I notice in your posting they are from 95% copper to 98% copper...I don't know...but does that not mean they are basically made out of....Copper....or am i missing something here?



posted on Aug, 4 2012 @ 02:26 PM
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If you had read my post you would see I said pennies before 1981 are approx 98% copper and have a melt value of approx 3.2 Canadian cents. I have invested in pennies as to triple my investment, why would the government NOT be doing this on a much larger scale? Say 35 billion dollars turned into 105 billion? Sounds like a good investment to me.



posted on Aug, 4 2012 @ 02:27 PM
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reply to post by plube
 


Thanks for actually READING my post to get all of the information haha. The percentage of the copper content fluctuates over the years but technically anything before 1996 has more than a cent worth of copper melt value.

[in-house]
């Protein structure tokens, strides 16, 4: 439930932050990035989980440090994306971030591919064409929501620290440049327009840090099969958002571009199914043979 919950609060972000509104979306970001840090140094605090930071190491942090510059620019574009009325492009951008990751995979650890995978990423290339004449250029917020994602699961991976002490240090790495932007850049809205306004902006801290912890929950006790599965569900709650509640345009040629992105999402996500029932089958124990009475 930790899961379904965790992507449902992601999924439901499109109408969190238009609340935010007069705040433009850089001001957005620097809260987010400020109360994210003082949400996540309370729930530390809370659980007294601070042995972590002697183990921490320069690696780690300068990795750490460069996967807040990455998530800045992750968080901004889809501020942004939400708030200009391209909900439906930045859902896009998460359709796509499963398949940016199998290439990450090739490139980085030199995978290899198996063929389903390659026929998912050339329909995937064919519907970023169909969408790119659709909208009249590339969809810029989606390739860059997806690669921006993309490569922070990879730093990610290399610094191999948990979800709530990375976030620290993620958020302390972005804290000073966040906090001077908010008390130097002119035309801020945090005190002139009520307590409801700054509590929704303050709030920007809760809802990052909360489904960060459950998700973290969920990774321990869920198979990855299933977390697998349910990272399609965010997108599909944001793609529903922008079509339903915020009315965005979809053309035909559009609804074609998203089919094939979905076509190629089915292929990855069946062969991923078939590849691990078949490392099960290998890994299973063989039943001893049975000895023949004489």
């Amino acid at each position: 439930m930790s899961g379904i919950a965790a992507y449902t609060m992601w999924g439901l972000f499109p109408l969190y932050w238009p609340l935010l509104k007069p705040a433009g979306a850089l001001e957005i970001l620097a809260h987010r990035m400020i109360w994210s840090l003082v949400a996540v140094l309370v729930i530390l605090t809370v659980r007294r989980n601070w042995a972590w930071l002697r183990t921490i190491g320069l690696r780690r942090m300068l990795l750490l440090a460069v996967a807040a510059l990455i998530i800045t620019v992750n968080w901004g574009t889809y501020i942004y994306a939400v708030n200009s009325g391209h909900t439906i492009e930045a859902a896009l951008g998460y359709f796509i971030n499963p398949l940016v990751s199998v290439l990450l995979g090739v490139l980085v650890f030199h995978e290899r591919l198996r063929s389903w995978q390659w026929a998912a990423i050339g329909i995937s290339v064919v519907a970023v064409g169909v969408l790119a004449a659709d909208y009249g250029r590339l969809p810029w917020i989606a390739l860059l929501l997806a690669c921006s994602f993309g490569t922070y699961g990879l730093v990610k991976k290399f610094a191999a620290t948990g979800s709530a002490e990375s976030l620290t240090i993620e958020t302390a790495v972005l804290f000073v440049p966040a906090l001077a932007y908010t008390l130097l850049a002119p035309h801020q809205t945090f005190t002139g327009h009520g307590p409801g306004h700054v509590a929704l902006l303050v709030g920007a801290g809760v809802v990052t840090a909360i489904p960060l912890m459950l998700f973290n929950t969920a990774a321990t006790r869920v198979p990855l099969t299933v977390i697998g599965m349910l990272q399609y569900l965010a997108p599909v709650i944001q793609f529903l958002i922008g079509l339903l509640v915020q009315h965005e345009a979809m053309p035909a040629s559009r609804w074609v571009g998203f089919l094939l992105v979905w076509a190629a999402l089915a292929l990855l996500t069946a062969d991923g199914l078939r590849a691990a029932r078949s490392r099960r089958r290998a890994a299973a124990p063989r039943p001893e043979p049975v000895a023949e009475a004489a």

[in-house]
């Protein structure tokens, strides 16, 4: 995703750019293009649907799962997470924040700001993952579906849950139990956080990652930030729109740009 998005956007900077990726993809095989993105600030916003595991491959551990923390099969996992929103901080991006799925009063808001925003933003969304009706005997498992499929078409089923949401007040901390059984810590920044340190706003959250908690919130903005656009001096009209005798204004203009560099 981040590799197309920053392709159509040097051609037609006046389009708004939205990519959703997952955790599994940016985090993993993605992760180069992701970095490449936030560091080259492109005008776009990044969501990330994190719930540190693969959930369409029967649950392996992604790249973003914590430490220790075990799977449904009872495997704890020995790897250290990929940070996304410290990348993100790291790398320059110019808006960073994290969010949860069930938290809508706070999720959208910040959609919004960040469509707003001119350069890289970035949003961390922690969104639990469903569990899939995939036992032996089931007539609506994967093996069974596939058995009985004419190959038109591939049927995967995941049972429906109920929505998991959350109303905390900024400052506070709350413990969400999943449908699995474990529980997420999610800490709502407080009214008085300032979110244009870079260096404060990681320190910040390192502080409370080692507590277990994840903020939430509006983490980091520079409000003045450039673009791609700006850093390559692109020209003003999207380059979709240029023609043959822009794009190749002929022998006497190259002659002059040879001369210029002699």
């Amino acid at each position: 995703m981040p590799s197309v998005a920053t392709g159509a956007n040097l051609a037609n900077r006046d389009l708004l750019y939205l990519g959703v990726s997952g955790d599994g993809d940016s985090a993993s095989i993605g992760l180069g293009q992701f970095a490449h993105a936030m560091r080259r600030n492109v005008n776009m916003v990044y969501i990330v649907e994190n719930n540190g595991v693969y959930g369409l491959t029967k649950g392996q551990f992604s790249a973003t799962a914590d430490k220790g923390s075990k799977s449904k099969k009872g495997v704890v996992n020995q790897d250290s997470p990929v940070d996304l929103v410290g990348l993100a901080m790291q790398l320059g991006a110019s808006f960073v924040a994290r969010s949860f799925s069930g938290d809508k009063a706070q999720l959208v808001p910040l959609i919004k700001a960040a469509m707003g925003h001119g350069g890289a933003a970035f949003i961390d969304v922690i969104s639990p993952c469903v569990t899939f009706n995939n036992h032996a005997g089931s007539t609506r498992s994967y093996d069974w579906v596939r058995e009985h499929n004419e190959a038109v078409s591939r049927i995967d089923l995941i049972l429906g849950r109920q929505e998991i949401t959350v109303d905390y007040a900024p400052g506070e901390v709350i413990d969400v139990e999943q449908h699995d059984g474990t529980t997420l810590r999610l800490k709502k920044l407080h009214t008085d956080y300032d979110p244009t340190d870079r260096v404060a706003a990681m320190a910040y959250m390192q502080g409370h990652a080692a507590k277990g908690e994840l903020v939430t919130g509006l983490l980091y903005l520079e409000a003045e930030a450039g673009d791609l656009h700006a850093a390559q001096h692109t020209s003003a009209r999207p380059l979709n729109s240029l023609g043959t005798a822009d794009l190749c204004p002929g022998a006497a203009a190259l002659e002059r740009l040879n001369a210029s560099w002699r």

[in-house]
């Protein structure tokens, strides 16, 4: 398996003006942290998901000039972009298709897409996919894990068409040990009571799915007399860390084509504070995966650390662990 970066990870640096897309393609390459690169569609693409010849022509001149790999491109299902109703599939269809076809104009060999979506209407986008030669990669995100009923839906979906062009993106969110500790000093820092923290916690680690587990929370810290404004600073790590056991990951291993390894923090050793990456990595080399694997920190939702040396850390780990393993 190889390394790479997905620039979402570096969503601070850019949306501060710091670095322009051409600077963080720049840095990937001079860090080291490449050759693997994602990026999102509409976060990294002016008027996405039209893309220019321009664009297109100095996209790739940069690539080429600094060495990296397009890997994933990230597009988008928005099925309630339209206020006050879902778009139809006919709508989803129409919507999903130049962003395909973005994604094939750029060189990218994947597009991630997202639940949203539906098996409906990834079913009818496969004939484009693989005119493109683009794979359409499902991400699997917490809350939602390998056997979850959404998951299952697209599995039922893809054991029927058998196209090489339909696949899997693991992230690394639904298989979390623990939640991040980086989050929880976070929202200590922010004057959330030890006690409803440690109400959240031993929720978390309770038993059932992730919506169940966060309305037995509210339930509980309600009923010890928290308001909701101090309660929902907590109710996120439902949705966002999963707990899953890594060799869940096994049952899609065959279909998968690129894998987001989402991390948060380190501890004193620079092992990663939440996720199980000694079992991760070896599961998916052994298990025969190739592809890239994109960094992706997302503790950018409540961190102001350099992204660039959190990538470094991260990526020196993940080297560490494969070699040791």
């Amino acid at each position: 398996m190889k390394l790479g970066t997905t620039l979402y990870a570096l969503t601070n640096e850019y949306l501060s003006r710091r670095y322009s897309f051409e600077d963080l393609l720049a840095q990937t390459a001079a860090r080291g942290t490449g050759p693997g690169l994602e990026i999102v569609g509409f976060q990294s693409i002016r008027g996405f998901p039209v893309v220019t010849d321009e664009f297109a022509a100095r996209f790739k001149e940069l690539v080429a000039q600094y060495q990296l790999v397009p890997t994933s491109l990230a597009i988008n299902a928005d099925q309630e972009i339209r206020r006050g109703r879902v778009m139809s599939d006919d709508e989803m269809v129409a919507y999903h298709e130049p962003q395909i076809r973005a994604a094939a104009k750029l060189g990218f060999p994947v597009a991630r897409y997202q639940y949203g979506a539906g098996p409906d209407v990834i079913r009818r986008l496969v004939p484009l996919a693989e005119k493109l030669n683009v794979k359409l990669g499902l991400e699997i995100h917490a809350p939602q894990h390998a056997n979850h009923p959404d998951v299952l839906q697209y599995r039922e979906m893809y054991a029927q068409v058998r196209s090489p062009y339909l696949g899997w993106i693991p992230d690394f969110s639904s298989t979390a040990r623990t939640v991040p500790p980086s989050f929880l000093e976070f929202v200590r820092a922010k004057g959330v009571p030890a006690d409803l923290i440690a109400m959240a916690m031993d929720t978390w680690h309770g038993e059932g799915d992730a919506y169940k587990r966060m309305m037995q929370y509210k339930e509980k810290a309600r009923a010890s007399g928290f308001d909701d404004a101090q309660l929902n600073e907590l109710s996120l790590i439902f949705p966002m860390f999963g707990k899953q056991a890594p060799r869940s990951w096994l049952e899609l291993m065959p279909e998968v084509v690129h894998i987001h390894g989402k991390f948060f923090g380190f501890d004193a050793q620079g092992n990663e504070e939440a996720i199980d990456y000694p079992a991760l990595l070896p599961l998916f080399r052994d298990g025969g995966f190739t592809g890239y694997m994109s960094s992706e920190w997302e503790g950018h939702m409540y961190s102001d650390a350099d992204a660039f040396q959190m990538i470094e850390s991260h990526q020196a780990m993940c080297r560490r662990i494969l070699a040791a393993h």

This is right under our noses they are cashing in HUGE off of this.



posted on Aug, 4 2012 @ 02:35 PM
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I think many people are missing another point here.

As a retailer that has to charge 12% HST for a sales tax, we will have to round up our prices as rounding down makes us little guys lose even more money. Rounding up means our prices look higher as well. Not good.

Now there is one 'rumor' I've heard and that is when we round up, the balance is submitted to Govt. as it will be considered 'extra'. What this means I have no idea but if true, it would be just another tax grab. 'RUMOR'

The only way to stop the mathematical madness will be to put the HST at either 10% or 15%...guess which one I'm going with?

So is it for the copper or is it to raise the taxes again at point of sale? Both?